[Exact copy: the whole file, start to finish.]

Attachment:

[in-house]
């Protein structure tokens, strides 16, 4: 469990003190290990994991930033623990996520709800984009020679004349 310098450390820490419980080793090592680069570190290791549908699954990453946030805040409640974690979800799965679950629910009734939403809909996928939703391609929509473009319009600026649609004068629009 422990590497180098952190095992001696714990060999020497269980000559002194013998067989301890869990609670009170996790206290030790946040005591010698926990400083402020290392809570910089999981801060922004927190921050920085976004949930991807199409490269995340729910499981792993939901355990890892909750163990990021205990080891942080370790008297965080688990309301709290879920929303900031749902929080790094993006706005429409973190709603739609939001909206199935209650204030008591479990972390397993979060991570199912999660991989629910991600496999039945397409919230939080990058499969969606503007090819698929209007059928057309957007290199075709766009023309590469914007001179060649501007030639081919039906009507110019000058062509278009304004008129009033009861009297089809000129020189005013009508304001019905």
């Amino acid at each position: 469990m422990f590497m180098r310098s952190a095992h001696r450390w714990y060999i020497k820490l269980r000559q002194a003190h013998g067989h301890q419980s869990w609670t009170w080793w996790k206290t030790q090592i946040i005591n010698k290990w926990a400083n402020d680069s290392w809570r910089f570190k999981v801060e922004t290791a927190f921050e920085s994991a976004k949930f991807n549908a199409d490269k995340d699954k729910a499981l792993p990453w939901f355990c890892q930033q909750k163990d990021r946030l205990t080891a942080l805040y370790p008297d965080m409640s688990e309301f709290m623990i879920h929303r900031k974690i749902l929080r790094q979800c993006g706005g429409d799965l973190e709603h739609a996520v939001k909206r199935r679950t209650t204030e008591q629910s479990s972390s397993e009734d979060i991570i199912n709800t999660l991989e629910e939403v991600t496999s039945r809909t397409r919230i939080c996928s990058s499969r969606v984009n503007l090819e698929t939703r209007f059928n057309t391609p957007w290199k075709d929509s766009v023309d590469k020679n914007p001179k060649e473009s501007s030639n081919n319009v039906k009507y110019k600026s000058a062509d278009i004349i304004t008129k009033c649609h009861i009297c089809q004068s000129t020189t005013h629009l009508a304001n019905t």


[in-house]
């Protein structure tokens, strides 16, 4: 469990003190290990994991930033623990996520709800984009020679004349 310098450390820490419980080793090592680069570190290791549908699954990453946030805040409640974690979800799965679950629910009734939403809909996928939703391609929509473009319009600026649609004068629009 422990590497180098952190095992001696714990060999020497269980000559002194013998067989301890869990609670009170996790206290030790946040005591010698926990400083402020290392809570910089999981801060922004927190921050920085976004949930991807199409490269995340729910499981792993939901355990890892909750163990990021205990080891942080370790008297965080688990309301709290879920929303900031749902929080790094993006706005429409973190709603739609939001909206199935209650204030008591479990972390397993979060991570199912999660991989629910991600496999039945397409919230939080990058499969969606503007090819698929209007059928057309957007290199075709766009023309590469914007001179060649501007030639081919039906009507110019000058062509278009304004008129009033009861009297089809000129020189005013009508304001019905």
């Amino acid at each position: 469990m422990f590497m180098r310098s952190a095992h001696r450390w714990y060999i020497k820490l269980r000559q002194a003190h013998g067989h301890q419980s869990w609670t009170w080793w996790k206290t030790q090592i946040i005591n010698k290990w926990a400083n402020d680069s290392w809570r910089f570190k999981v801060e922004t290791a927190f921050e920085s994991a976004k949930f991807n549908a199409d490269k995340d699954k729910a499981l792993p990453w939901f355990c890892q930033q909750k163990d990021r946030l205990t080891a942080l805040y370790p008297d965080m409640s688990e309301f709290m623990i879920h929303r900031k974690i749902l929080r790094q979800c993006g706005g429409d799965l973190e709603h739609a996520v939001k909206r199935r679950t209650t204030e008591q629910s479990s972390s397993e009734d979060i991570i199912n709800t999660l991989e629910e939403v991600t496999s039945r809909t397409r919230i939080c996928s990058s499969r969606v984009n503007l090819e698929t939703r209007f059928n057309t391609p957007w290199k075709d929509s766009v023309d590469k020679n914007p001179k060649e473009s501007s030639n081919n319009v039906k009507y110019k600026s000058a062509d278009i004349i304004t008129k009033c649609h009861i009297c089809q004068s000129t020189t005013h629009l009508a304001n019905t």